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Bethel Students Create 2020 Time Capsules

 

January 7, 2021

A Bethel student in Coach Dearing's Health class presents her COVID-19 2020 Time Capsule Project slideshow.

The year 2020 may be something that the majority of people want to put behind them, but before it was done, Coach Lincoln Dearing, at Bethel High School, decided to turn it into a learning opportunity. Dearing's ninth- through 12th-grade health class was given the "COVID-19 2020 Time Capsule Project" assignment to either create a slideshow or a shoe box time capsule to summarize the year.

"I felt, with what these kids have experienced this year with uncertainty and inconsistency, it was an opportune time to reflect on this unusual year of 2020," said Dearing in an email.

Only two of his 15 students decided to create a time capsule. Those included things like "printed articles relating to COVID, masks, hand sanitizer, and famous celebrities who perished."

It is still undecided where or how the two time capsule shoe boxes will be buried or when they will be dug up in the future.

"When we return from Christmas break, I'll be speaking with administration on the proper place to bury them and what type of secure box would be appropriate," Dearing said.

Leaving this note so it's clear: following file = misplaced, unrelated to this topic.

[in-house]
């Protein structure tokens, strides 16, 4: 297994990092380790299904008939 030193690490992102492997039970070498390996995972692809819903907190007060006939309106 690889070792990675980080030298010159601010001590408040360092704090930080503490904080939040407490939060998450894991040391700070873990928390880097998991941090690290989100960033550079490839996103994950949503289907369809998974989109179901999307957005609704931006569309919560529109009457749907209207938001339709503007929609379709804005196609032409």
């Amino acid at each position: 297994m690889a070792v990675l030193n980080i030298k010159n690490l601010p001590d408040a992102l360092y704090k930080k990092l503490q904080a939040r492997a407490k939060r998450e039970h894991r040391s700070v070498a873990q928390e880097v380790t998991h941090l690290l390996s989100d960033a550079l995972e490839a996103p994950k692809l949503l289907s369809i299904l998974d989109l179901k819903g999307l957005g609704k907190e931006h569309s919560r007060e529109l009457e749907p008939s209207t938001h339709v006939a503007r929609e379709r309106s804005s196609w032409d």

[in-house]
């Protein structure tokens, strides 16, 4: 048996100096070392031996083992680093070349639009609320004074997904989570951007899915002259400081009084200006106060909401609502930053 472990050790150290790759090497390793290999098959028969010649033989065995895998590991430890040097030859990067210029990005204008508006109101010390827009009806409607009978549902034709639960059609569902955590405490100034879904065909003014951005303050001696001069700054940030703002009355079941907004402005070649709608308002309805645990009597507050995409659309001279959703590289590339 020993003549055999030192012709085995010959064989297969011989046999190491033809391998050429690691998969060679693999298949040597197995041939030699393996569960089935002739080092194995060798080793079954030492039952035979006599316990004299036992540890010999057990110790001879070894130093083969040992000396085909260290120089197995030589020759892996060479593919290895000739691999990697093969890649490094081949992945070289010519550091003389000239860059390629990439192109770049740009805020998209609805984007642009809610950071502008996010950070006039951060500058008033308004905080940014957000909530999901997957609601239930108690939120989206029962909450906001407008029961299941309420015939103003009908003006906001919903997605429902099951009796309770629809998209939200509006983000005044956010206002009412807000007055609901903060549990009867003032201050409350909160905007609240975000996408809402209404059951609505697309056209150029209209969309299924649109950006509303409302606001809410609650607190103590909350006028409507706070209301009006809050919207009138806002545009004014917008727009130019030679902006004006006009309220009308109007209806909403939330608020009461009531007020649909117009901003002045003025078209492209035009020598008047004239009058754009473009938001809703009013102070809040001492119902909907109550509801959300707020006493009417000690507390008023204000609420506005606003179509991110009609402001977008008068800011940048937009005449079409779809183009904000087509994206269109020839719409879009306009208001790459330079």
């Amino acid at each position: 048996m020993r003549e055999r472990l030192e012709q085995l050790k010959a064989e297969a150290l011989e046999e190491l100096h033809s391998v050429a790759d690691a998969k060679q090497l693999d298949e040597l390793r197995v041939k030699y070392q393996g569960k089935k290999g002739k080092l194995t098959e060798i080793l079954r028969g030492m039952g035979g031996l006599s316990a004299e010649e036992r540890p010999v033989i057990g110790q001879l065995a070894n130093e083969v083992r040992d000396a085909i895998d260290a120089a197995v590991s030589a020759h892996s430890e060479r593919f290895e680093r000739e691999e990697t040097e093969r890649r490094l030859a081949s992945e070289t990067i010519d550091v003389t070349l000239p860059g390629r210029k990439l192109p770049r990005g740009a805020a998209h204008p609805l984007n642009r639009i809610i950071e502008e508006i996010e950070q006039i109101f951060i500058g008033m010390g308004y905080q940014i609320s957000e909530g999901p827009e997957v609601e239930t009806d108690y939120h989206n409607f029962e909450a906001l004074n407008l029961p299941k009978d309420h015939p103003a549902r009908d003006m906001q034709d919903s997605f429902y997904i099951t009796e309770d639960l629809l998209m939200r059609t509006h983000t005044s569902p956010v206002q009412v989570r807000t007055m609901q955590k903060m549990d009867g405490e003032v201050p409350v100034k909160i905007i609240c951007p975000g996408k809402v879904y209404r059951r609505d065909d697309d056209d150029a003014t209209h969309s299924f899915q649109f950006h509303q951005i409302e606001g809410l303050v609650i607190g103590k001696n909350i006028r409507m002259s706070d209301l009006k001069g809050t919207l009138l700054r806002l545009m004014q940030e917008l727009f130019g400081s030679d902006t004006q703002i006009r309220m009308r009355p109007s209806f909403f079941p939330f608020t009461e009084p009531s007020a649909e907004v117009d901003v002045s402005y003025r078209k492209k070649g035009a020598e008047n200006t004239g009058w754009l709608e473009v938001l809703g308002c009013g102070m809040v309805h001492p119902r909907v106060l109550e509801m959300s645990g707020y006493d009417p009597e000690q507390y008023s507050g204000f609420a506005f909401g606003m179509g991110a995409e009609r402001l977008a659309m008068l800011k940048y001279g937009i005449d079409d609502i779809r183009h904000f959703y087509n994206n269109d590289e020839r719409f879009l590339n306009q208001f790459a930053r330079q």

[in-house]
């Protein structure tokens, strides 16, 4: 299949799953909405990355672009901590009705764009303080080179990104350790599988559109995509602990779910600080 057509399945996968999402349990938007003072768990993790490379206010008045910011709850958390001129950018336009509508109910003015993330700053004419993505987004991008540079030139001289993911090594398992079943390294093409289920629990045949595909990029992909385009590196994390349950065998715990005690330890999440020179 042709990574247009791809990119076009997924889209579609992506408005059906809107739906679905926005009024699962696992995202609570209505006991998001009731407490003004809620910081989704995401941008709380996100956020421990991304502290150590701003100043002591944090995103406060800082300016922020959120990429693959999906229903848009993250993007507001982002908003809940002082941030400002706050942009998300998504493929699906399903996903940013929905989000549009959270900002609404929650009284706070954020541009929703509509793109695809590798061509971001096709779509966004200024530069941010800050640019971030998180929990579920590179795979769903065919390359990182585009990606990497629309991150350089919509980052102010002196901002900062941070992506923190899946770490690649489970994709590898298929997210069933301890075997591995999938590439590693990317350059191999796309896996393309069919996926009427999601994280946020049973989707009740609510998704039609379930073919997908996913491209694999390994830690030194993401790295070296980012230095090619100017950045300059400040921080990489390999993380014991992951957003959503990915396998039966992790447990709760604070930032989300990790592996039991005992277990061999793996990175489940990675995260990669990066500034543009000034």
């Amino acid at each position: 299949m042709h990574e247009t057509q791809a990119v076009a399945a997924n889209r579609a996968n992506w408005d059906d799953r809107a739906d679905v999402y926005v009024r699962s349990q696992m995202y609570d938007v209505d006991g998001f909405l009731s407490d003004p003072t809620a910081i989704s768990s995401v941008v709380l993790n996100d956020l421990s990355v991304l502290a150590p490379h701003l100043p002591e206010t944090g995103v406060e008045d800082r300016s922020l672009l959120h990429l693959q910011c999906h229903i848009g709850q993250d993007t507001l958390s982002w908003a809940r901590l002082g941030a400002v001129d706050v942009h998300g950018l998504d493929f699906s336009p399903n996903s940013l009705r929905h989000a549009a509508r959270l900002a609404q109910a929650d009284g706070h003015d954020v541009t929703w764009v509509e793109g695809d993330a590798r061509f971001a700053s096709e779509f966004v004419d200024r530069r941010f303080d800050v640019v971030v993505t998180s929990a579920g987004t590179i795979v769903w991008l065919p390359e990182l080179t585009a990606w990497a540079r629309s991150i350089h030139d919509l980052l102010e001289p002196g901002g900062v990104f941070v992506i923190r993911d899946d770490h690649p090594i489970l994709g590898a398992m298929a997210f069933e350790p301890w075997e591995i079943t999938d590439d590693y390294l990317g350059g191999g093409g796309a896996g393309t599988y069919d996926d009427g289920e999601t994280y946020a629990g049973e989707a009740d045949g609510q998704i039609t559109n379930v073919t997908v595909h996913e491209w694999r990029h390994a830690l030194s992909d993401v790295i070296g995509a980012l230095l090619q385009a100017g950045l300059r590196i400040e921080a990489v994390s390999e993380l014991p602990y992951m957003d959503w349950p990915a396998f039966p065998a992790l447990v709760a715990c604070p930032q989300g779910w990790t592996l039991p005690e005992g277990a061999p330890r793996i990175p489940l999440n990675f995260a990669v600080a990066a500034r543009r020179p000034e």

For the slideshows, students highlighted important national events, as well as their personal experiences.

"The students were assigned a specific rubric on what needed to be included in the presentation or time capsule," said Dearing. "(The) majority of them expressed the amount of time spent at home with new hobbies and activities. They found new ways to stay active and positive.

"One student really utilized his downtime during shutdown to find ways to stay positive and find happiness through all of the negativity," he added.

The student Dearing referred to is senior Noah Drew, who used his time last summer working in his vegetable garden with his grandfather and creating a new sunflower garden. Drew has also shared nature walks with his four siblings and parents.

"What the garden and nature walks boil down to is this: my way of coping with the shutdown was to connect with the serenity and beauty of the natural world and to encourage others to do the same," he said.

Drew felt like the assignment was a fun way to finish out Dearing's health class, as well as a good way to reflect on the year.

"I thought this project gave us a good opportunity to evaluate how we spend our time when we actually have free time, and to see what areas of our lives might need growth," he said. "It was also good to make mental note of what worked and what didn't when it comes to overcoming obstacles, especially when those obstacles were more often psychological than physical.

"Overall, I think it was a really good way for Mr. Dearing to show the class - instead of just telling us - what COVID has brought out in us and what opportunities it has revealed for self-improvement," Drew added.

This was the first time for Dearing to assign this type of year-end recap, and he said the students were glad to complete it.

"The project was a great way to end the semester," he said, "The students were excited to collaborate on the entirety of 2020."

 

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